Thursday, 25 September 2014

Body imbalance

Body balance is an area that is particularly challenging for me. Not keeping my balance but, rather, vertical and horizontal equilibrium—in relation to techniques. My problem is not my technique; rather, it is my body. In particular, from the accumulation of injuries (from karate and real altercations in the security industry) over the years and, of course, imbalances between strength and flexibility: between the left and right `hemispheres’ of the body. As many of you know, when I was very young, I suffered a very serious spinal injury, which I’ve had to work around for over 25 years.
Why am I writing about this today? Well, certainly not to complain, but rather elucidate that I am taking more action in my own training to mitigate these imbalances; moreover, to help those who read this (you) to self-check for such problems. Obviously, this has little value for those of you working as body guards and as bouncers whilst on the job; however, it will still be useful in your `scenario drill-work’.   

THE PROBLEM OF BODILY IMBALANCES: The problem with such imbalances is that often `we don’t want to recognise them’ in favour of our `better sides’. For example, “more flexibility with one leg that allows for `superiority with particular techniques’ with that leg”; likewise, “…significantly more power on one side that leads to an internalised bias”.

In this regard, I primarily recommend utilising the five Heian kata for study. Then Tekki Shodan. There is so much to be gained from the shitei-gata, actually too much. Worldwide I believe that if everyone properly understood (performed) the Heian kata—on a truly deep level—very few would perform kata beyond the sentei-gata (Bassai Dai, Kanku Dai, Enpi and Jion). If we are honest, the advanced nature of the `big four’ “…are well beyond most people in the world who are doing the more advanced kata”. You may now be thinking “How can a guy who does so many `additional kata’ say this?” Well, additional kata are simply for specialisation, i.e. – more options in a martial arts/applicative context… For instructors, this is an advantage to best assist students (as one can coach people in accordance to their specific needs).

Secondarily, I recommend kihon ippon kumite for balance. Not just for techniques but the internalisation of movements and principles. This is deep stuff if fully understood…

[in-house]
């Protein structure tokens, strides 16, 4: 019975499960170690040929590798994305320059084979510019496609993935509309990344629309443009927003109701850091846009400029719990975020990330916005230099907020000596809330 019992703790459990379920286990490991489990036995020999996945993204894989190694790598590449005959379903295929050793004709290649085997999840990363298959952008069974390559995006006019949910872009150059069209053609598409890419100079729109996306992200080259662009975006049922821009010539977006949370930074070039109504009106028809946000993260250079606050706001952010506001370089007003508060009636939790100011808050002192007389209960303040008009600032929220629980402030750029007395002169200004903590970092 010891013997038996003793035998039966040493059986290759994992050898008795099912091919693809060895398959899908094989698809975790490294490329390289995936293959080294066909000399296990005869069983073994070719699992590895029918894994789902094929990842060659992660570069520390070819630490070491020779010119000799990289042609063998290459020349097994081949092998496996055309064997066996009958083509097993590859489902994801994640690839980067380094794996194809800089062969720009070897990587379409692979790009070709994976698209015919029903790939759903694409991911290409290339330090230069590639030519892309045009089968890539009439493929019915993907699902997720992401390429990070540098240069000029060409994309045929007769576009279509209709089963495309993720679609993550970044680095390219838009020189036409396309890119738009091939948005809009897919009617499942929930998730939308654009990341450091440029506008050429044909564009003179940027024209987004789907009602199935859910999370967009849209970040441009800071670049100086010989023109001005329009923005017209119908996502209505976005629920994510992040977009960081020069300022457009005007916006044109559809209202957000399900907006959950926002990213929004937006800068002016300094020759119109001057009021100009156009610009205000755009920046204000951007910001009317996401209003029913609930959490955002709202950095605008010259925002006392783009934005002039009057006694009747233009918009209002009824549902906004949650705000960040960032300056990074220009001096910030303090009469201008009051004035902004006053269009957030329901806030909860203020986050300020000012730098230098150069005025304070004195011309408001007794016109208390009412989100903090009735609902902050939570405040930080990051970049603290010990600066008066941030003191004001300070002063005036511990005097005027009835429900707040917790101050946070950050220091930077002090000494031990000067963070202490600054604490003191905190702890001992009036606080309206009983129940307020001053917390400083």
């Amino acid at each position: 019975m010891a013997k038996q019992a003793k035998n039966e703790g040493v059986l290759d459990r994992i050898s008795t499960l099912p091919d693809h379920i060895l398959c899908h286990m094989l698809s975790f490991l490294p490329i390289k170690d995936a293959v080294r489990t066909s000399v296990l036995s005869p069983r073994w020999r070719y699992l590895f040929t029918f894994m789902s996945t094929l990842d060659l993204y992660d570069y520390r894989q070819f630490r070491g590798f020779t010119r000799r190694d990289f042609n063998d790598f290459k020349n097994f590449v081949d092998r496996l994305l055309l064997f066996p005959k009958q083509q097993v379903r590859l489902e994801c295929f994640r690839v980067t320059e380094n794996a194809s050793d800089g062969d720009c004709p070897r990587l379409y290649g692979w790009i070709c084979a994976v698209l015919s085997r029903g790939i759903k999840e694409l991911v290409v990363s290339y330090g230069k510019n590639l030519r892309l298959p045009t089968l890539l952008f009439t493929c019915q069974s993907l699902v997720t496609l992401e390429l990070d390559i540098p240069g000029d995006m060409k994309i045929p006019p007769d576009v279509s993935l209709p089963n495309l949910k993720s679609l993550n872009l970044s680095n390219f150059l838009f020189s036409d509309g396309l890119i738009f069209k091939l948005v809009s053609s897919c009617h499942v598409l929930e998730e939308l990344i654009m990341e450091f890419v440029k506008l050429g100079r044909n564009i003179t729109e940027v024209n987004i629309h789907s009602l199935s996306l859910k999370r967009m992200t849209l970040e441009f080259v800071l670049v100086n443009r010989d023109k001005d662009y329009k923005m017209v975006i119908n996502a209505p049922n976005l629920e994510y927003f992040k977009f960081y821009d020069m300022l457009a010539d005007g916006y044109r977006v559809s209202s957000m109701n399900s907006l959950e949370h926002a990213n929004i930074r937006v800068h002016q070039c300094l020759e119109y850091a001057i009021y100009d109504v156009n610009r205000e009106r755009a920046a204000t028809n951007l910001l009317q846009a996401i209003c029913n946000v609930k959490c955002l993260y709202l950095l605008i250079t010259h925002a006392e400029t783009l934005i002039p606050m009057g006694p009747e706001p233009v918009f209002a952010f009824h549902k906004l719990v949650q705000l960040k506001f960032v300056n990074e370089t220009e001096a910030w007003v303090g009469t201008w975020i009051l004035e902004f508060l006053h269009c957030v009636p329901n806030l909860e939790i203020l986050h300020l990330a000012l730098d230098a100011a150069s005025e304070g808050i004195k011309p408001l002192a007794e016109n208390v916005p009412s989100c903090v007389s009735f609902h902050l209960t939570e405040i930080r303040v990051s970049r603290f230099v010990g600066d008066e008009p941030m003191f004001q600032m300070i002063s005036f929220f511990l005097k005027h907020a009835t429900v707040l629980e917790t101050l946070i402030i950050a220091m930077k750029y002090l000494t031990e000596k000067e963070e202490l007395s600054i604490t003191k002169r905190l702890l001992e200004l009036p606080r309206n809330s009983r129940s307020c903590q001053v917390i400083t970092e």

Conclusion: Returning to the foundation of karate-do—KIHON—we have a complete system, which perfectly connects kata, kumite and real world self-defence. Nonetheless, body balance must be consciously addressed and this requires a significant level of physical (and mental) discipline. I’d like to wrap up by saying that this is extremely worth pondering and testing in one’s training. Besides being good for every karate practitioners techniques (to optimise effectiveness), it is also essential to heighten one’s musculoskeletal health and physical longevity.
Osu, André Bertel.

© André Bertel. Aso-shi, Kumamoto, Japan (2014).

Wednesday, 3 September 2014

Talking and thinking too much: Western Karate Drivel

"Learn by doing" - André Bertel (Kumamoto, Japan).
Simplification of practice with deep meaning/study/understanding is exactly what happens, here in Japan, amongst the very top dojo (plural). In conjunction and directly pertaining to this is high level tuition, which is bolstered by a `learn by doing’ as opposed to `the overly thinking’/discussing approach (an approach which is predominant in Western nations).

Recently I was shown some videos of an American instructor who `moves OK'; however, no depth -- no real power, from a Japanese karate-do perspective. That is, lots of technical variations, lots of talk, and theories… Not to mention `sound effects' when the guy punches: yet clearly no real danger with his waza. Here in Japan, irrespective of ideas and lots of technical variations, what counts is that `one can you use their karate in a freestyle context’. In the context, of the aforementioned American, the answer is clearly “not the case”. My Japanese colleagues were laughing as we went through the videos: the comments were "what is this?". If such a person comes to Japan and enters serious training here, “that feeling” he is always talking about (which always coincides with his sound effects "hummmm") will be replaced by a trip to the dentist.

This appeal in Western countries for a lot of `karate drivel’ is very interesting, and is at the heart of why Western karate is no closer—to traditional Japanese karate—than it was 20+ years ago. There are, of course, some exceptions: but very-very few.

Using the example of Japanese technicians… Think about the likes of Naka Tatsuya Sensei. He teaches numerous variations; however, his technique is perfectly functional in a freestyle context. It transfers from the dojo to street practicality. He has very dangerous karateka. Another such karate expert is Keith Geyer Sensei. Two words, `phenomenal' and `devastating' come to mind. In actuality, all of the top Japanese JKA instructors have this quality. Why not the majority of Western instructors like Keith Sensei? Needless to say, if I lived in Australia, I would be in Melbourne to access training under Keith Sensei. Such non-Japanese true masters of karate-do are soooooooooooo rare!!!!!!!!!

Perhaps some people will not like this post, but it is literally a case of `the truth hurts’. There are, as said above, `exceptions’; nevertheless, I believe this needs to eventually be the norm-- not merely exceptions -- if Western karate is to truly advance. Unfortunately, based on what Western `karate consumers’ want, and how the majority practice karate, this is unlikely to change any time soon.
True karate is effective in the real world, not talk and theory: this is `budo karate'. This is Karate!
© André Bertel. Aso-shi, Kumamoto. Japan (2014).